SANTA ANA, Calif. (AP) -- A federal jury on Thursday awarded more than $3.5 million to three Westminster police officers who said they were denied promotions because they are Latino.
The jury deliberated four days before ruling for Jose Flores, Ryan Reyes and Brian Perez in their discrimination and retaliation lawsuit against the Orange County city, Police Chief Kevin Baker and three former chiefs, said Victor Viramontes, one of their attorneys.
The patrol officers “feel like this is a significant victory,” he said. “It was very difficult for them to come forward, to put their careers in jeopardy. ... They're very grateful that the federal court system was there.”
The jurors ruled that the city of Westminster should pay $260,000 in damages for retaliation and the chiefs should pay the rest.
However, Melanie Poturica, an attorney who represented the city and the chiefs, said the jury found no indication that the Police Department showed any pattern of discrimination against Latino officers and that discrimination was not a “substantial motivating factor” in the officers' failing to move ahead.
Jurors may have found that the chiefs discriminated but the verdict form is “confusing,” Poturica said, adding that she read the verdict as not finding discrimination by the chiefs.
The city probably will consider filing a motion for a new trial or appealing, Poturica said.
“There really are inconsistent verdicts,” she said.
The lawsuit, filed in 2011, contended that the Police Department denied the officers special assignments such as SWAT or detective duties, and rejected their bids for promotion to sergeant while less experienced or qualified officers received the perks.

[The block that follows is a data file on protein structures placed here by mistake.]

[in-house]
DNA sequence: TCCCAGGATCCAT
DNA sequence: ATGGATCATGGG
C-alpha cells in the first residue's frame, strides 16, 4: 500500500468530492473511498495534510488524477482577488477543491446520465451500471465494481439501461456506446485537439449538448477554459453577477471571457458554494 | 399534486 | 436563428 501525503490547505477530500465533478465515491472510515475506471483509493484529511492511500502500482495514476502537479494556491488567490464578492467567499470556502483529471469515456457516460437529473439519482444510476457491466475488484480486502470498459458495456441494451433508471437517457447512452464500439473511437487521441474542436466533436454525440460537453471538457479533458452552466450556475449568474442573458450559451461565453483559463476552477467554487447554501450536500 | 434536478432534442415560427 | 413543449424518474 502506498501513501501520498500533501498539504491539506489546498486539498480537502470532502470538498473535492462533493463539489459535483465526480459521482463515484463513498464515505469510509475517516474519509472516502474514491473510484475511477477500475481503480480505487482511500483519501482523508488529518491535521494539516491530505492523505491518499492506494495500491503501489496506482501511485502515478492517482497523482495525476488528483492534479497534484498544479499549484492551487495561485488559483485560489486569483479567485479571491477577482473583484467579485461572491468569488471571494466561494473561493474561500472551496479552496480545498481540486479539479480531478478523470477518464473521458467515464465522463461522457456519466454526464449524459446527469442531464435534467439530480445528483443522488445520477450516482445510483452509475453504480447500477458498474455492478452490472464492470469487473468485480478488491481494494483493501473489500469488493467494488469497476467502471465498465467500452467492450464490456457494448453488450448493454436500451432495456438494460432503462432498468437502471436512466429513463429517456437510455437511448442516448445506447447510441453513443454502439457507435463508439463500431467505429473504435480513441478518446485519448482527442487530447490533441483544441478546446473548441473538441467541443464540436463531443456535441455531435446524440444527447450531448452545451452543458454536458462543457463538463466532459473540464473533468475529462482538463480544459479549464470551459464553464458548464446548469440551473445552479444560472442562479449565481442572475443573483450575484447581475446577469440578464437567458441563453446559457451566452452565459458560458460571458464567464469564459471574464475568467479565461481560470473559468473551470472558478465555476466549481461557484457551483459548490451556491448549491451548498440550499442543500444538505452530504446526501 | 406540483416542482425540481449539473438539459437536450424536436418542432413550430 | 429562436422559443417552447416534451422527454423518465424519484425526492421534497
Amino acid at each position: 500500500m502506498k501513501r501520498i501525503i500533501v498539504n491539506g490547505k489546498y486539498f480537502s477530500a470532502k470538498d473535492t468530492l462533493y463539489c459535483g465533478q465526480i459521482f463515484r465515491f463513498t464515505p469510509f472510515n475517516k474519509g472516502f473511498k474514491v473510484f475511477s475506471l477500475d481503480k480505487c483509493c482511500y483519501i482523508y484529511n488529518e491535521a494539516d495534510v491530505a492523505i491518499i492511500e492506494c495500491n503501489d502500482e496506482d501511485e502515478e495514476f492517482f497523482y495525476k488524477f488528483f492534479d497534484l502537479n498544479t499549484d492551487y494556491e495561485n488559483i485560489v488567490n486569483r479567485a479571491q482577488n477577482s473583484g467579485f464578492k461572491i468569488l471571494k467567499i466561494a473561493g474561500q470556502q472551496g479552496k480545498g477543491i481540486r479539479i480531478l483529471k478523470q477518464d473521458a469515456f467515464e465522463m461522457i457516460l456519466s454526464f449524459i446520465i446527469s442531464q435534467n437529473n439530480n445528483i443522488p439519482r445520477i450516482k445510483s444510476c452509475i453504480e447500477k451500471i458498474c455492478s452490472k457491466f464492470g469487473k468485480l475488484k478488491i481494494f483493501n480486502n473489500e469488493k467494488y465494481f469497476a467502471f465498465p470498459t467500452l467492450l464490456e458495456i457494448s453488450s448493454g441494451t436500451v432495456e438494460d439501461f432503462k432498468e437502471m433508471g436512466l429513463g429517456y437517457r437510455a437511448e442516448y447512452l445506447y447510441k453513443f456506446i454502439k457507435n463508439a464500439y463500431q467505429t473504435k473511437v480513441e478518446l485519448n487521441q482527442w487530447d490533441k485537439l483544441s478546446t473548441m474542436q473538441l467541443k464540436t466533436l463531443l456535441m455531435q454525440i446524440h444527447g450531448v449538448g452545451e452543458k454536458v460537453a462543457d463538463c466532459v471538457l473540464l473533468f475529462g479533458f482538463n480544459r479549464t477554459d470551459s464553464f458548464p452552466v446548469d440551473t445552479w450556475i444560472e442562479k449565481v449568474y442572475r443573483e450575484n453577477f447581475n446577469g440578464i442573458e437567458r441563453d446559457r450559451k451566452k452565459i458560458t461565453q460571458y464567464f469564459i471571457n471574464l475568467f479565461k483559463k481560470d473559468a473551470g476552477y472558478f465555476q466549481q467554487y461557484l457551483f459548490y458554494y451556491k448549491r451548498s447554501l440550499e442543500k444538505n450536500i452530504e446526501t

“These officers have more than 40 years of service between them and they haven't been given even a single detective position between them,” Viramontes said.
The officers also claimed there were signs of discrimination in the department, including a literal one that said “Whites Only” that was posted in the police station nearly two decades ago and later removed.
Flores and Reyes also contended that they were disciplined in retaliation for filing state discrimination complaints.
Reyes was reprimanded for being slow to file paperwork and Flores was reprimanded for failing to respond to a domestic violence call.
“They were basically writing them up for doing things that were common practice in the office,” Viramontes said.
Perez was on active military duty with the Marine Corps for all but one month from 2008 to 2013, including a year in Afghanistan, so it was hard to give him a special assignment, Poturica argued during the trial.
Latinos now comprise about 15 percent of the approximately 90-member police force and several have been promoted but they are disproportionately assigned to duty at the local shopping mall, which is considered a “road to nowhere” professionally, Viramontes said.